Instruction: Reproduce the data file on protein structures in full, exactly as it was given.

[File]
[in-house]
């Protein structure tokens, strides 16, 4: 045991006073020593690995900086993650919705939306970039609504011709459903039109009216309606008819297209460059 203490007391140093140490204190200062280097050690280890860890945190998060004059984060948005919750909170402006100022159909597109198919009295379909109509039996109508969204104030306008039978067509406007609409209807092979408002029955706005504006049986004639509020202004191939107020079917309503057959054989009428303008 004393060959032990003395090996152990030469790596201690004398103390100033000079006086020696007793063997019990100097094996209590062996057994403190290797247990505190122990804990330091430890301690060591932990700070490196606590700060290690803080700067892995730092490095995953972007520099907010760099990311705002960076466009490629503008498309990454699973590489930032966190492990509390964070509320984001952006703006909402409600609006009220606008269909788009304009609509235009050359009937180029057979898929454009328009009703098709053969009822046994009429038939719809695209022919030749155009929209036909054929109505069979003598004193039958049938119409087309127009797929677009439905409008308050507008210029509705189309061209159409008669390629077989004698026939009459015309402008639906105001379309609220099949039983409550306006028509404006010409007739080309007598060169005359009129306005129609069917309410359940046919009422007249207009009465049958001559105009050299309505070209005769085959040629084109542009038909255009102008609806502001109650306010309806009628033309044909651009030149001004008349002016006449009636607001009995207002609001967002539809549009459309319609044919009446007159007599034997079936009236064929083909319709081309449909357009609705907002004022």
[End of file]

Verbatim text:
[in-house]
């Protein structure tokens, strides 16, 4: 045991006073020593690995900086993650919705939306970039609504011709459903039109009216309606008819297209460059 203490007391140093140490204190200062280097050690280890860890945190998060004059984060948005919750909170402006100022159909597109198919009295379909109509039996109508969204104030306008039978067509406007609409209807092979408002029955706005504006049986004639509020202004191939107020079917309503057959054989009428303008 004393060959032990003395090996152990030469790596201690004398103390100033000079006086020696007793063997019990100097094996209590062996057994403190290797247990505190122990804990330091430890301690060591932990700070490196606590700060290690803080700067892995730092490095995953972007520099907010760099990311705002960076466009490629503008498309990454699973590489930032966190492990509390964070509320984001952006703006909402409600609006009220606008269909788009304009609509235009050359009937180029057979898929454009328009009703098709053969009822046994009429038939719809695209022919030749155009929209036909054929109505069979003598004193039958049938119409087309127009797929677009439905409008308050507008210029509705189309061209159409008669390629077989004698026939009459015309402008639906105001379309609220099949039983409550306006028509404006010409007739080309007598060169005359009129306005129609069917309410359940046919009422007249207009009465049958001559105009050299309505070209005769085959040629084109542009038909255009102008609806502001109650306010309806009628033309044909651009030149001004008349002016006449009636607001009995207002609001967002539809549009459309319609044919009446007159007599034997079936009236064929083909319709081309449909357009609705907002004022």